Maybe we black kids going up in Los Angeles weren't equal in economic terms to those white kids living on the Westside but we suspected we might be making something of lasting cultural value. Though we didn't talk about it, me and my crew of closet geeks and nuts, athletes and chess players, sometimes we suspected that this world we lived in, violent and beautiful, vibrant and unrestrained would reverberate beyond the geographical boundaries of the south LA, but I didn't think this interest would be manifested by the fact that it's possible to watch Boys in the Hood almost any day or night of the year.
We didn't look at the rise of gangs as being shared pathology; the great majority of us didn't bang. Gangs were the rule of force, of ruthlessness, gangs were logical and inevitable. Why wouldn't they exist? I saw it like this that all over the city, throughout black Los Angeles it was happening, a teenage arms race. While in our part of the world it was the Cribs, a mile south it was the Brims, east the Pirus, and all of them with as much of an intolerant view of outsiders as the Cribs. So Lamar, the handsome young ladies man I knew who liked to dance at house parties in different neighborhoods, who had no intention of beating on anyone, was stomped simply because it could happen to those same gangbangers who killed him. He had to be stomped to make it obvious what everybody knew was happening: our blocks which were like small, self-contained towns were now territory to be defended as though the avenues and streets had natural resources or religious significance. Notions of self defense, of preemptive strikes, the need to never be caught slipping became a way of life. It was inevitable, or so it seemed, that sooner or later we all were going to die some stupid miserable death. We lived in a world without an expectation of safety, not from each other and certainly not the police who themselves acted more in the fashion of a gangs than protectors of the community. Truly, at some point all I wanted to do was survive. I wanted to survive to go to college, that was what I wanted, the promise of a new world, not necessarily a white one, though it was very, very white.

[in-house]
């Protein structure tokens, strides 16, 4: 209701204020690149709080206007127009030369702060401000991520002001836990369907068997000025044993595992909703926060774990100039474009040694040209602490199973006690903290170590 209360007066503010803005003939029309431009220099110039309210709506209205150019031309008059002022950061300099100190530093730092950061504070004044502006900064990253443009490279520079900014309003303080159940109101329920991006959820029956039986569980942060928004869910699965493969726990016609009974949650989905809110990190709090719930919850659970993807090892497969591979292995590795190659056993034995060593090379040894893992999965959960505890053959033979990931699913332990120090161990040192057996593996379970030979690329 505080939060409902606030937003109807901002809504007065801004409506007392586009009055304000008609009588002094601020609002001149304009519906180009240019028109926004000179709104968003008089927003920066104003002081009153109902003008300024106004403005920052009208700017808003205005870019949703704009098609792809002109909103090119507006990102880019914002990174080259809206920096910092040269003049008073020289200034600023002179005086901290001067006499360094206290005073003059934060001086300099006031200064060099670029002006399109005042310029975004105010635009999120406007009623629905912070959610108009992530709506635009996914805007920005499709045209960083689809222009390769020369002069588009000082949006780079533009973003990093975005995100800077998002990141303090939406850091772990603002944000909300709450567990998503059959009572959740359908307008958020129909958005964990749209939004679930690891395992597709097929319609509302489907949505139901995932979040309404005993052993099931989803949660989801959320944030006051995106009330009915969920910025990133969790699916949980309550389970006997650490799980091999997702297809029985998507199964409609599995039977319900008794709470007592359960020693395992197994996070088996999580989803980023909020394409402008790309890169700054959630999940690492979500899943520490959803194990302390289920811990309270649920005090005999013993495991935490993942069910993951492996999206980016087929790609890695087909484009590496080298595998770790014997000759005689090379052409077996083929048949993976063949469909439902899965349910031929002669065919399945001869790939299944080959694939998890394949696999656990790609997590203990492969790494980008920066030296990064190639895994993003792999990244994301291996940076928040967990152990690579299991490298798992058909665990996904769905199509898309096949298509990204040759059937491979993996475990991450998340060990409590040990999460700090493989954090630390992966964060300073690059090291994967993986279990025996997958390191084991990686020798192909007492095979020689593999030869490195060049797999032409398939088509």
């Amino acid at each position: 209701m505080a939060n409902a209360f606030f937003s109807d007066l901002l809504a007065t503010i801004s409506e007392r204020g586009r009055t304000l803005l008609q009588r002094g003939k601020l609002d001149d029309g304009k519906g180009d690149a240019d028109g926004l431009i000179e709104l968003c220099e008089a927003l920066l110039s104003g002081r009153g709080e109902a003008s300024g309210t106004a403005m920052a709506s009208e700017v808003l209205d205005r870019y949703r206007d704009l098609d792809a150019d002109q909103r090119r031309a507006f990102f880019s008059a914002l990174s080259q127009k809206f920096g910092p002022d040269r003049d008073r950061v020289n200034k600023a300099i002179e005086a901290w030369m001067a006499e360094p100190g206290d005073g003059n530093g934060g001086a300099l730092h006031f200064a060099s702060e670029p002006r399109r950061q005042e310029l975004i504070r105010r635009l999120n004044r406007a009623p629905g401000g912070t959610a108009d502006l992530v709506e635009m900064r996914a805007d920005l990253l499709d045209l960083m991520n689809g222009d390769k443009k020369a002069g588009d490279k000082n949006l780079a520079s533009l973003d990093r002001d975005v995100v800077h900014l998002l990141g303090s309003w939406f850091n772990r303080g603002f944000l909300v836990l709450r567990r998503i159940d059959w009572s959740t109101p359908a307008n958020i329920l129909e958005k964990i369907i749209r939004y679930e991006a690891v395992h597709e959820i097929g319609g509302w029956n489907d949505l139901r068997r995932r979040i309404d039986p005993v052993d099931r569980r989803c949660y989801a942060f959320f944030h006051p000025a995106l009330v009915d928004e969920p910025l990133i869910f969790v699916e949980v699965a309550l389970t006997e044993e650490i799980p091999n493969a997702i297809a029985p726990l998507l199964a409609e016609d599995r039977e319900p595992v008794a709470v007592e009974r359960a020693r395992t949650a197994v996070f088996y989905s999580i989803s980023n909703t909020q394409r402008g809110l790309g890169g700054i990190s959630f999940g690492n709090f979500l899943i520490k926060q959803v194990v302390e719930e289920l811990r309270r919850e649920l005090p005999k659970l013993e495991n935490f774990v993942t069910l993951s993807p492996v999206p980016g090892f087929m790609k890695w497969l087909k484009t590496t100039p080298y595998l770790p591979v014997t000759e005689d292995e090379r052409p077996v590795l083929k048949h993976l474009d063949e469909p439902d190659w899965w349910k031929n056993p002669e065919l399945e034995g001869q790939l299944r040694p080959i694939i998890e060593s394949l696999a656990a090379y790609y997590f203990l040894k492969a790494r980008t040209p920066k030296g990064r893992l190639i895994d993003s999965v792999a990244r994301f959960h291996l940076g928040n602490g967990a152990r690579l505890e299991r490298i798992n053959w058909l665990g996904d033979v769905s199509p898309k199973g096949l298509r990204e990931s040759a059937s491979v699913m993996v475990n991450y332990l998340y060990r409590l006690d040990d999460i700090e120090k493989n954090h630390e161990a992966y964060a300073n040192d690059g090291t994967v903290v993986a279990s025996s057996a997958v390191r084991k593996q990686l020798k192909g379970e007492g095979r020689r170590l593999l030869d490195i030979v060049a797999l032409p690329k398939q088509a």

* * *
I'll remember the Jacaranda trees on Buckingham, the tingle of Arlington Double, of Ruth's Hamburgers on Jefferson, of the Five and Ten cent store on Jefferson, the absurd abundance of the Holiday Bowl with grits and Sushi under one roof; the deep hang outs on my porch in the avenues, when gun shots were far off in the distance and my girlfriend's skinny, brown legs looked beautiful as she stretched out on the green St Augustine lawn. Of seeing black faces at school and not noticing their blackness, of hearing accents from all over the place, New Orleans to Mississippi and marveling at the differences. What happened to black Los Angeles wasn't just the guns and the drug epidemics, the bad schools and the insane policing; it just cost too much…financially, spiritually, and socially. So much goes wrong in Los Angeles that the things that go right don't balance the scales for very many of us. Latinos have replaced African Americans in these neighborhoods and schools and I wish them luck, and hope that Los Angeles is kinder to them than to the black folks I knew in the Los Angeles I loved.